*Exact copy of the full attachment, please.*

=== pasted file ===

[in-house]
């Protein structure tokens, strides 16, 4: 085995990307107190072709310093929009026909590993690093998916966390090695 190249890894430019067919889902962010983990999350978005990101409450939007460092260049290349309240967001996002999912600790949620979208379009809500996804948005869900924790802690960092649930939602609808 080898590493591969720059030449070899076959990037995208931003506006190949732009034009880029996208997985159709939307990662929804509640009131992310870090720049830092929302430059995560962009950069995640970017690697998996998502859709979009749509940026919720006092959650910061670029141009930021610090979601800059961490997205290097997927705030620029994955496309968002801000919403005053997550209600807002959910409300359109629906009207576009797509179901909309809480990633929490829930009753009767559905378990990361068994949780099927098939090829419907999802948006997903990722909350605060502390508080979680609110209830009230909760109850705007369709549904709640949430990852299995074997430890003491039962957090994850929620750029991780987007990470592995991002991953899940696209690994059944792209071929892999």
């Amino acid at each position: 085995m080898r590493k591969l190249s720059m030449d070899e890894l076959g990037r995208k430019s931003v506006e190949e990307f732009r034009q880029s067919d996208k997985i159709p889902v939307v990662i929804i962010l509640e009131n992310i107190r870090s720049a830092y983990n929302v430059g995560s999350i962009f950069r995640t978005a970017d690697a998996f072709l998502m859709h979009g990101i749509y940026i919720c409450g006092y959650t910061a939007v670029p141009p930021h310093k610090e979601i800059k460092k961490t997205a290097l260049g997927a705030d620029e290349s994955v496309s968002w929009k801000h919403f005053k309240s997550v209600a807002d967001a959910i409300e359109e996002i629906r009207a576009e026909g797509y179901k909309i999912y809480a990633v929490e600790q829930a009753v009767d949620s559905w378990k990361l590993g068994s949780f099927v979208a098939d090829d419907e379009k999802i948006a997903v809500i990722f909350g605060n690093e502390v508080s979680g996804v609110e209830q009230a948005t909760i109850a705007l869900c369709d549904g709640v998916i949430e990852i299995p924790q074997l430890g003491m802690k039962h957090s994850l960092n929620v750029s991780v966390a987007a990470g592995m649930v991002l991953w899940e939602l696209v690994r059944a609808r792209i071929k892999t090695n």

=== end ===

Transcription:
[in-house]
């Protein structure tokens, strides 16, 4: 085995990307107190072709310093929009026909590993690093998916966390090695 190249890894430019067919889902962010983990999350978005990101409450939007460092260049290349309240967001996002999912600790949620979208379009809500996804948005869900924790802690960092649930939602609808 080898590493591969720059030449070899076959990037995208931003506006190949732009034009880029996208997985159709939307990662929804509640009131992310870090720049830092929302430059995560962009950069995640970017690697998996998502859709979009749509940026919720006092959650910061670029141009930021610090979601800059961490997205290097997927705030620029994955496309968002801000919403005053997550209600807002959910409300359109629906009207576009797509179901909309809480990633929490829930009753009767559905378990990361068994949780099927098939090829419907999802948006997903990722909350605060502390508080979680609110209830009230909760109850705007369709549904709640949430990852299995074997430890003491039962957090994850929620750029991780987007990470592995991002991953899940696209690994059944792209071929892999």
């Amino acid at each position: 085995m080898r590493k591969l190249s720059m030449d070899e890894l076959g990037r995208k430019s931003v506006e190949e990307f732009r034009q880029s067919d996208k997985i159709p889902v939307v990662i929804i962010l509640e009131n992310i107190r870090s720049a830092y983990n929302v430059g995560s999350i962009f950069r995640t978005a970017d690697a998996f072709l998502m859709h979009g990101i749509y940026i919720c409450g006092y959650t910061a939007v670029p141009p930021h310093k610090e979601i800059k460092k961490t997205a290097l260049g997927a705030d620029e290349s994955v496309s968002w929009k801000h919403f005053k309240s997550v209600a807002d967001a959910i409300e359109e996002i629906r009207a576009e026909g797509y179901k909309i999912y809480a990633v929490e600790q829930a009753v009767d949620s559905w378990k990361l590993g068994s949780f099927v979208a098939d090829d419907e379009k999802i948006a997903v809500i990722f909350g605060n690093e502390v508080s979680g996804v609110e209830q009230a948005t909760i109850a705007l869900c369709d549904g709640v998916i949430e990852i299995p924790q074997l430890g003491m802690k039962h957090s994850l960092n929620v750029s991780v966390a987007a990470g592995m649930v991002l991953w899940e939602l696209v690994r059944a609808r792209i071929k892999t090695n």